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bluebox's picture

This was a very real alternate reality...

Parable of the Sower: a story about a woman who creates a story to explain what she sees.

Basically.

This is definitely one of my favorite books I've ever read for multiple reasons.  At first i thought it was depressing, but that was before i realized just how bad their situation was.  Then it turned into "oh my gosh this is horrible, how could somebody imagine themselves in the story so well to write this" and then i couldn't put it down. I literally put off meals to read this book because i couldn't read and wield a fork at the same time. Somewhere in there it turned into a reality check, with it starting off being set in 2025 which isn't that far...15 years isn't that much but a lot can change. I think it's possible that something like this could happen if things happen that way, and that's scary. Cultural change in the extreme.

One part of the story that i really enjoyed was the extremely basic view of human interaction, where one would only join or accept a member of a group if there is more to be gained than to possibly lose, a benefits-outweigh-the-risks approach to companionship. I couldn't help but feel privileged to be able to make friends like i do. Not only that, but i felt privileged to not have to worry for my life and for my family every moment of the day. I know i've got it wayyy better than good, but this book made me value it even more.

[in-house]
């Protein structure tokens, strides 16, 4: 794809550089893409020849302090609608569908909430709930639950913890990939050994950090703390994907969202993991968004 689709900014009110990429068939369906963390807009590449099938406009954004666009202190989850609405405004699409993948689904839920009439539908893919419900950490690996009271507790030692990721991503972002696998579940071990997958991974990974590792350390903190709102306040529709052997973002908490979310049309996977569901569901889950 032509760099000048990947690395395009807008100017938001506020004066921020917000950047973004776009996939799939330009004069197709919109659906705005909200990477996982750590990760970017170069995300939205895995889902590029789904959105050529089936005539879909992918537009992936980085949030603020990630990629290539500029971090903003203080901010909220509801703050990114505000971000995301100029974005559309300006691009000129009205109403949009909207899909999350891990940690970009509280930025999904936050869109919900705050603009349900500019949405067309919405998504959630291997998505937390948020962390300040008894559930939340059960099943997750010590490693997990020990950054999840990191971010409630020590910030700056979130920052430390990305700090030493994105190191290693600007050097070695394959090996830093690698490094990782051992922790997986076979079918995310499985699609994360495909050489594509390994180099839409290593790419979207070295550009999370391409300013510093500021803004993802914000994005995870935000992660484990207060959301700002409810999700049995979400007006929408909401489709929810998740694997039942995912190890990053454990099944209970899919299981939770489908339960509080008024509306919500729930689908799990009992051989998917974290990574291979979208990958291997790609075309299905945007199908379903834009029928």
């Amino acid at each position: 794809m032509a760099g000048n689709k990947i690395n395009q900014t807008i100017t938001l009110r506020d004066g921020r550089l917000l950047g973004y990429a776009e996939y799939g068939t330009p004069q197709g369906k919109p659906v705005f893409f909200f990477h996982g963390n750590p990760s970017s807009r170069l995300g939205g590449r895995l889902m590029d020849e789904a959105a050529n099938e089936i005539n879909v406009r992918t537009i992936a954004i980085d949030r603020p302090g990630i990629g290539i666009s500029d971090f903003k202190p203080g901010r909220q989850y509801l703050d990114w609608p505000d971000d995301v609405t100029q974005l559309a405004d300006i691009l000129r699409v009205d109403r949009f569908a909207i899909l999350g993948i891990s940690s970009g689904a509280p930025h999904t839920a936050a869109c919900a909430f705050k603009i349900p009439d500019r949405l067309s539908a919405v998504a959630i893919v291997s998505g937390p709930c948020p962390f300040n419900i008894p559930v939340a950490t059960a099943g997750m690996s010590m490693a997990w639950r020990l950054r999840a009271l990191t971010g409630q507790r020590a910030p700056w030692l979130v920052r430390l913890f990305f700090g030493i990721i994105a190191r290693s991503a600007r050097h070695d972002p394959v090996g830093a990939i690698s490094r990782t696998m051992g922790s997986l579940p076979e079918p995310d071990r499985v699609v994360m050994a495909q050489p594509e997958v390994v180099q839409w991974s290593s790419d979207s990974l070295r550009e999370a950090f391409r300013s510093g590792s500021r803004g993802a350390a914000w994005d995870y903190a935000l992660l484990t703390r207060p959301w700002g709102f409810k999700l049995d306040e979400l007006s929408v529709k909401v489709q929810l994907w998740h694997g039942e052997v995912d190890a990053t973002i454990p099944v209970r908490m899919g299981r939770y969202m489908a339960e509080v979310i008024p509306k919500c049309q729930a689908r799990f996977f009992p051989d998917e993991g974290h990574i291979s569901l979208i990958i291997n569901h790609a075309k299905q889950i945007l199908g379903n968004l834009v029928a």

I like the fact that Lauren Olamina is a sharer because it forces the reader to experience--well not literally--but at least be aware and understand that this future, Lauren's reality is painful beyond belief. I feel like that part was meant to be a warning, but the majority of the story was ...now that i typed that, i don't know what the main point of the story was.  There are so many perspectives it could be taken from, i almost feel like there's no right answer.

Somebody made the point that Bankole was the only one to dismiss Earthseed, but accept it anyway because he liked Lauren. I'd like to use this as an example of one of my beliefs, that not everybody needs a story to explain why. Earthseed, being an extremely general idea based off of a set of universally similar experiences, made sense to a lot of people, and that's why it wasn't really dismissed until Bankole didn't really care. He's old anyway, he's figured out that he doesn't need an explanation to just be and do the best he can to survive.

I also wanted to make the point that the book starts with the Bible--discussing parts of it, her father's church--and ends with it, with the bit of the bible called the parable of the sower, which basically says It's all random, you should be glad if you're lucky enough to get cast a good lot.  After finishing the book and looking back at the title of the book, i thought the first idea one would have is that it's all a good christian parable, maybe with an in-depth analysis of parts throughout the book that could be construed as referencing the new testament.  The way i see it is that by starting and ending with the bible, but with an Earthseed quote even before the bible talk in the beginning, and then naming the book something religious, it says that they're all just stories. Earthseed and the Bible are both just different ways to explain what people can see, different means to an end.

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